Hong Kong: Climate scientists have announced the discovery of certain Indian Ocean climate patterns which they say could give up to 14 months' warning before the onset of an El Nino – a weather anomaly that primarily impacts countries around the Pacific rim as well as southern Africa and at times even Europe.
Current templates allow scientists to provide no more than a few months' notice on the build-up of an El Nino. This is usually not sufficient for farmers, fishermen and others to prepare for severe disruptions in weather patterns that it brings.
El Nino heralds a major change in rainfall patterns, ushering in floods and mudslides in usually arid regions in western South America and drought in the western Pacific. It also alters patterns of nutrient-rich ocean currents that attract fish.
The El Nino phenomenon is cyclical, occurring every two to seven years, and is indicated when trade winds that circulate surface water in the tropical Pacific begin to weaken. This leads to the build up of a mass of warm water in the western Pacific which eventually transfers to the eastern side of the ocean.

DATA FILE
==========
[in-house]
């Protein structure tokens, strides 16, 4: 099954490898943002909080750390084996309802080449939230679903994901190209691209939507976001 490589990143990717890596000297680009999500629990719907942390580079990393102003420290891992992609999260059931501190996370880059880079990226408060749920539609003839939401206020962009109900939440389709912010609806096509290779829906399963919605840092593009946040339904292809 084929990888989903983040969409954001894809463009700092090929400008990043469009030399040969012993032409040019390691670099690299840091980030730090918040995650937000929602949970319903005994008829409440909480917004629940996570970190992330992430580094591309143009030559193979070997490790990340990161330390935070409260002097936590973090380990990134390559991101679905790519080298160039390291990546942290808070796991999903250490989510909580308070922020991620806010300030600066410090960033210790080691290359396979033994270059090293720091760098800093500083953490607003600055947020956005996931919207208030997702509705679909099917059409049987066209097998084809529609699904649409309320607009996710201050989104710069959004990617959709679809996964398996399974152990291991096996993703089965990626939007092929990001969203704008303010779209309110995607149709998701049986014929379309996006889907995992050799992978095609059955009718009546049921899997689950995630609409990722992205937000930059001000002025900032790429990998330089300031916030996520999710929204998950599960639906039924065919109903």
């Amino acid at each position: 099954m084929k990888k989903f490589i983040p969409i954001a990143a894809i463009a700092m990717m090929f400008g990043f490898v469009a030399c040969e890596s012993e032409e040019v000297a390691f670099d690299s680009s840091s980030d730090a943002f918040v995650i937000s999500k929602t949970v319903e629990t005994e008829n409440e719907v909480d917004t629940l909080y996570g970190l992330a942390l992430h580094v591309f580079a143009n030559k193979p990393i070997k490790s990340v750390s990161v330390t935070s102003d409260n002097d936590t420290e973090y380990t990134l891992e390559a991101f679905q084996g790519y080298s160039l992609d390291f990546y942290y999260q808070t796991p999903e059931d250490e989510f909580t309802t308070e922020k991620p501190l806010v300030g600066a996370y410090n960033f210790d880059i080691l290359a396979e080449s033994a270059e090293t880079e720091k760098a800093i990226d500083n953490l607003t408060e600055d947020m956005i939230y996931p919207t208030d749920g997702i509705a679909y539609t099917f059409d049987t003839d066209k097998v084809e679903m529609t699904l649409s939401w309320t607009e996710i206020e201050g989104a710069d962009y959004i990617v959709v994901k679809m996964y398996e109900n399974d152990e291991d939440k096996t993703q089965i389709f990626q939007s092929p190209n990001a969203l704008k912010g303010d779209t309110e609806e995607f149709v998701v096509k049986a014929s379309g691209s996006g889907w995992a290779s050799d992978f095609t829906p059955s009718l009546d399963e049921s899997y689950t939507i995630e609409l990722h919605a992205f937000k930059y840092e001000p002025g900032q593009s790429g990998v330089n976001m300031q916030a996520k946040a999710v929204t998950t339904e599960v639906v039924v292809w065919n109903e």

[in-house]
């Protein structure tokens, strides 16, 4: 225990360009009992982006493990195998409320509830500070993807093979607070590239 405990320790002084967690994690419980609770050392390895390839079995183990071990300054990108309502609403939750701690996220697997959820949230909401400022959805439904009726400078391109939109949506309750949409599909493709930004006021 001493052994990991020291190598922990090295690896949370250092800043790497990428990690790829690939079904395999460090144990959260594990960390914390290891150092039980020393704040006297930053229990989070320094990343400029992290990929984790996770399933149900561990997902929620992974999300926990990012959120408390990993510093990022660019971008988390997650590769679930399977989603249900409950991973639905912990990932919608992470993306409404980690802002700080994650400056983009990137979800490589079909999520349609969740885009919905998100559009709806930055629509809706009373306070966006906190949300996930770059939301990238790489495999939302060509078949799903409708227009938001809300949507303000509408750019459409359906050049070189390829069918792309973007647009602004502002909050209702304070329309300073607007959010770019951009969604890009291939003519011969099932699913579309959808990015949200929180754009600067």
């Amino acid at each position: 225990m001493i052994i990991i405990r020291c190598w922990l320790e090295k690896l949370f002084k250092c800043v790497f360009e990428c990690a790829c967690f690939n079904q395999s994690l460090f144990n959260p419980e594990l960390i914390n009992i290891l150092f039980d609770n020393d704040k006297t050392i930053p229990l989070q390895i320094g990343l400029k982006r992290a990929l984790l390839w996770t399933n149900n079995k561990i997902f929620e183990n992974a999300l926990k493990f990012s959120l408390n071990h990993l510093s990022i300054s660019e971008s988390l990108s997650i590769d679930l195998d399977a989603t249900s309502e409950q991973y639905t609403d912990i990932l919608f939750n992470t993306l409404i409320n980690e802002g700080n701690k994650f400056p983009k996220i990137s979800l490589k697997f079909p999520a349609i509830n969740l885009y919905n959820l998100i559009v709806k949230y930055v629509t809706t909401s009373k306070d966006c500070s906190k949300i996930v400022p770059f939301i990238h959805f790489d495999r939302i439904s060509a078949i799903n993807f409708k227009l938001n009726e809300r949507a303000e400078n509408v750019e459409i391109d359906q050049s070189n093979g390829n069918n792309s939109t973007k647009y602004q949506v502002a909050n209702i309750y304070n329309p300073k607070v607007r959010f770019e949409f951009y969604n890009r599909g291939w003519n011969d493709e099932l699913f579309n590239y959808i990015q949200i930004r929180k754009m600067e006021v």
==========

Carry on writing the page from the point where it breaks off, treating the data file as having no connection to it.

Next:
Now, in a paper published in Nature Geoscience, meteorologists in Japan and France said a new forecast model built by them could predict the onset of an El Nino 14 months ahead of time, which would be well ahead of the warning period now available through current methods.
Meteorologists led by Takeshi Izumo of the Research Institute for Global Change in Yokohama, Japan, said their model would operate through early warnings received from a similar event that occurs in the Indian Ocean.